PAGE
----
I get the feeling that the world around us is becoming simplified to the extreme, people’s imagination is withering away. The ability to focus is limited to ever shorter moments. Everyone appears to know everything about everything, but really, we know nothing about anything. Therefore, as an artist and theatre-maker, it’s imperative to force ourselves to dive in time and again, to be able to surface somewhere we haven’t been before.

The theatre is a game, an illusion. Shifting realities. Manipulation. Risk. A composition that can be constructed out of very different elements. If you add these elementary truths to the theory of conceptual art, you can keep experimenting infinitely and the results will not be so safe and predictable.

In many places around Europe, particularly in Hungary, Poland and Slovakia, radical right-wing politics have infringed rather forcefully on the art world, and once again standards of ‘correct art’ are being implemented. Fortunately, that is not yet the case in Estonia. What are the options for theatre in these circumstances, and what would Theatre NO99 do, were it to find itself in an equivalent political situation?

Naturally, this is complete speculation, but I do not see a reason why we should surrender our current artistic vision in any given political situation. A particular word, a specific image or even a whole subject matter can be censored, but I am fairly certain that art is always able to come up with new combinations of elements aligned in such a way that the message conveyed passes right through the net of censorship. In truth, I think the decisive factor in a situation like that is how demanding the audience will be able to be.

Let me continue and finish with the subject of Estonia – why have you chosen to work in Estonia when the doors to the global theatre scene are wide open? What makes the local working environment special and interesting?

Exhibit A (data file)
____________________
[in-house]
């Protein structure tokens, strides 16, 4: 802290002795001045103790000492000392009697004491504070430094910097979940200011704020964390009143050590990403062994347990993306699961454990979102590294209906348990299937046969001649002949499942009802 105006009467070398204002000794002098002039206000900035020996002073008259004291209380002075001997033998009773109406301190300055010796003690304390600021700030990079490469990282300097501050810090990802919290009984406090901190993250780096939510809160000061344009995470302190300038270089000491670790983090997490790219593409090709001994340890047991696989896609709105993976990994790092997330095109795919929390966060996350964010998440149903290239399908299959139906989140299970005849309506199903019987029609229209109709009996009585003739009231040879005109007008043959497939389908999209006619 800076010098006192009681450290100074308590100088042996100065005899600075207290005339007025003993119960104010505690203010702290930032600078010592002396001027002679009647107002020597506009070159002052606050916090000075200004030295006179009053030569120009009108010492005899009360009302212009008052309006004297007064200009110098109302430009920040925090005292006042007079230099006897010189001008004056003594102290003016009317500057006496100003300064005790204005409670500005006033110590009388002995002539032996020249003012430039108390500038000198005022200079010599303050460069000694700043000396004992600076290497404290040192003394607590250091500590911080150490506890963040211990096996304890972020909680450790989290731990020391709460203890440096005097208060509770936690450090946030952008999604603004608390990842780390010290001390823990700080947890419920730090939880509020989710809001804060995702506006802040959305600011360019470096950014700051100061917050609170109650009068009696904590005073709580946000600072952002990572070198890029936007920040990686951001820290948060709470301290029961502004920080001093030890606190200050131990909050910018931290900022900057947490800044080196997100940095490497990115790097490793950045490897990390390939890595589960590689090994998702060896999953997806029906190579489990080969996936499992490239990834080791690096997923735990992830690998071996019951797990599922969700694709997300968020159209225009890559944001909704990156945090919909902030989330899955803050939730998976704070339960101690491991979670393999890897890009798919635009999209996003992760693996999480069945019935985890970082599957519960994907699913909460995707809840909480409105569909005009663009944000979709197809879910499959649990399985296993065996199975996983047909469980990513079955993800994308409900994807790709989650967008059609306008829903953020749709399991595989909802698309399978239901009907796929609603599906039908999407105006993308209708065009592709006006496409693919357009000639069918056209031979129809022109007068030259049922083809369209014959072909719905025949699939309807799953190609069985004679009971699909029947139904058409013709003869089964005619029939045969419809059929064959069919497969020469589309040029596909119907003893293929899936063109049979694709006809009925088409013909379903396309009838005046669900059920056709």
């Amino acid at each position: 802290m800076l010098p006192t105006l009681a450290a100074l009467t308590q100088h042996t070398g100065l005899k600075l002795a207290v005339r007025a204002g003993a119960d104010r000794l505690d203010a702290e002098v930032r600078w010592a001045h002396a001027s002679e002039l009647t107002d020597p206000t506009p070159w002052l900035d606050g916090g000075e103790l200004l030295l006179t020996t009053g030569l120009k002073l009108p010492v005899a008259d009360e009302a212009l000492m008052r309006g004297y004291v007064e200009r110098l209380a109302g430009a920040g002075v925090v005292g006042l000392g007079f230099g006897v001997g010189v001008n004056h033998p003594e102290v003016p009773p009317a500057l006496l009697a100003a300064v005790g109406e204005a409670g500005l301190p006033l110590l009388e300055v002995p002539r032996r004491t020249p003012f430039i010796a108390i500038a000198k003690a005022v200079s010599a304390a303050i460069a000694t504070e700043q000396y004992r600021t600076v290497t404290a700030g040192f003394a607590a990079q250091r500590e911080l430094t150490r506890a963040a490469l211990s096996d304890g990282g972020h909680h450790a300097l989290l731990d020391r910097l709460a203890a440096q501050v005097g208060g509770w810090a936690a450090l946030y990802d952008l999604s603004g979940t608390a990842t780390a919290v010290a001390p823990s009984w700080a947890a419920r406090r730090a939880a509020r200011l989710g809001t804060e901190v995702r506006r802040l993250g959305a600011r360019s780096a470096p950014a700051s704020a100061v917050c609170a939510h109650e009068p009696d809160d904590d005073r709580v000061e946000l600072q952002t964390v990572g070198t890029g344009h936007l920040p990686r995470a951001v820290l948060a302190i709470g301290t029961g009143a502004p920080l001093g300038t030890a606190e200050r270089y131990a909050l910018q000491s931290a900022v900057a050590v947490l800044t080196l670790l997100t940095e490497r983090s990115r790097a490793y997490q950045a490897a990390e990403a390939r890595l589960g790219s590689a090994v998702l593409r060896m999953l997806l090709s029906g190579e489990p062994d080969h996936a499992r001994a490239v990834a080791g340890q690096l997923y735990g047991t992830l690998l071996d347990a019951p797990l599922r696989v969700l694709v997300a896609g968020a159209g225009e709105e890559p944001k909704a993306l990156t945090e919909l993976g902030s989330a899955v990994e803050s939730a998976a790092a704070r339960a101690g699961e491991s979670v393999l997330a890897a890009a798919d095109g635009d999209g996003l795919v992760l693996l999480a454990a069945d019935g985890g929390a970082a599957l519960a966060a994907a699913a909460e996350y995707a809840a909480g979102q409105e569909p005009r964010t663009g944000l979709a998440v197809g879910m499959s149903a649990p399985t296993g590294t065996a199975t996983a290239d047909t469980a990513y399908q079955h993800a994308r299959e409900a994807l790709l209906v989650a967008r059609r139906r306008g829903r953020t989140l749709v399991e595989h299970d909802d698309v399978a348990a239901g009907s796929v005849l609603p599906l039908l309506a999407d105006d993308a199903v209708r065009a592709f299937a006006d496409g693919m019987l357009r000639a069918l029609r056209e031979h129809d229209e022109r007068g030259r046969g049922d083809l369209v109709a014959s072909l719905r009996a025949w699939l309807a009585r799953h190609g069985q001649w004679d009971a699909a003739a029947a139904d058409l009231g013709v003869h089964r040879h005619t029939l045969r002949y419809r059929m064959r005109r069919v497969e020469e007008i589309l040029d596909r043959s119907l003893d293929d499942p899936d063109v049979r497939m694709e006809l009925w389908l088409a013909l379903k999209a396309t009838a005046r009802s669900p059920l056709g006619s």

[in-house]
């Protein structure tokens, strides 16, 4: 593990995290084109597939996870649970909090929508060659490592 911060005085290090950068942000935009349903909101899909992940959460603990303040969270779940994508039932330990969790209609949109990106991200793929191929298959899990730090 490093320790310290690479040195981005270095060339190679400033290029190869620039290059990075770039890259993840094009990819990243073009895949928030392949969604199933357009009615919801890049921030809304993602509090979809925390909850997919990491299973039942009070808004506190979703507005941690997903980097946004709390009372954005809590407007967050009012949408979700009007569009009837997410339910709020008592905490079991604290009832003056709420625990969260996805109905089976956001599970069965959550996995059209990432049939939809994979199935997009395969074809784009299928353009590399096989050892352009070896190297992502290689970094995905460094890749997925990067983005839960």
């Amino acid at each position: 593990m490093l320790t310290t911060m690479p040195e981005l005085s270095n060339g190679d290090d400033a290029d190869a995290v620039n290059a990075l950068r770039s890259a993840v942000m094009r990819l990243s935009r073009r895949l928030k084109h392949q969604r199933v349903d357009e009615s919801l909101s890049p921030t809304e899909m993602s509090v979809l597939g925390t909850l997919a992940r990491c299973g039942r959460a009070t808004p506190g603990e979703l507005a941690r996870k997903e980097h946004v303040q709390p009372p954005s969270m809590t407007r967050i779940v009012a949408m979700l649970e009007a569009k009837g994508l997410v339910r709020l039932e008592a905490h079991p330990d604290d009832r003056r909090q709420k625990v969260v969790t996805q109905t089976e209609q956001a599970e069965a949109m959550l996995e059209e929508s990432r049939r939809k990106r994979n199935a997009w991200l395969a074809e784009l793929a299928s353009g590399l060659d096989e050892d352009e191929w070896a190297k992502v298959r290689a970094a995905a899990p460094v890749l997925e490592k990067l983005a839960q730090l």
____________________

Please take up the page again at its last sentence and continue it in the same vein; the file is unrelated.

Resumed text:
Firstly, the opportunity to work with the same ensemble cast is relatively unique. We are all aware that big, state-funded repertory theatres (in Germany, for example) have large ensemble companies on salary, unfortunately, they are very large indeed and the qualities of the actors growing together and developing a sense of each other on stage are not fully realized. Therefore, at NO99 the opportunity of working together long-term with a smaller ensemble cast was a conscious choice for us, and we know to value it highly. Having been able to experiment with various styles (physical theatre, improvisation, musical productions, psychological drama, socially sensitive projects) with the same group of people we have reached a relatively high level of flexibility. We are able to freely choose the means we wish to use in future works. That is a great luxury.

Secondly – we are united by a Nordic identity, shaped by Estonia being a small country and by its geographical location. This is a concept difficult to explain in an ever-globalizing world. There is a kind of specific point of view that one is only able to hold here. The question is whether to consider it a virtue or a flaw.

When we – together with the other co-founder of NO99, Tiit Ojasoo – go to direct something outside our own theatre company, we gain fresh experience and expand our notion of theatre as a concept.

But still, we are able to express ideas that matter to us most sensitively and with the greatest accuracy working with the people with whom we have learned to ‘breathe’ together over the last dozen years.

Original Publisher: Estonian Theatre Agency

This article was originally published in Estonian Theatre newspaper in summer 2017 and has been reposted with permission.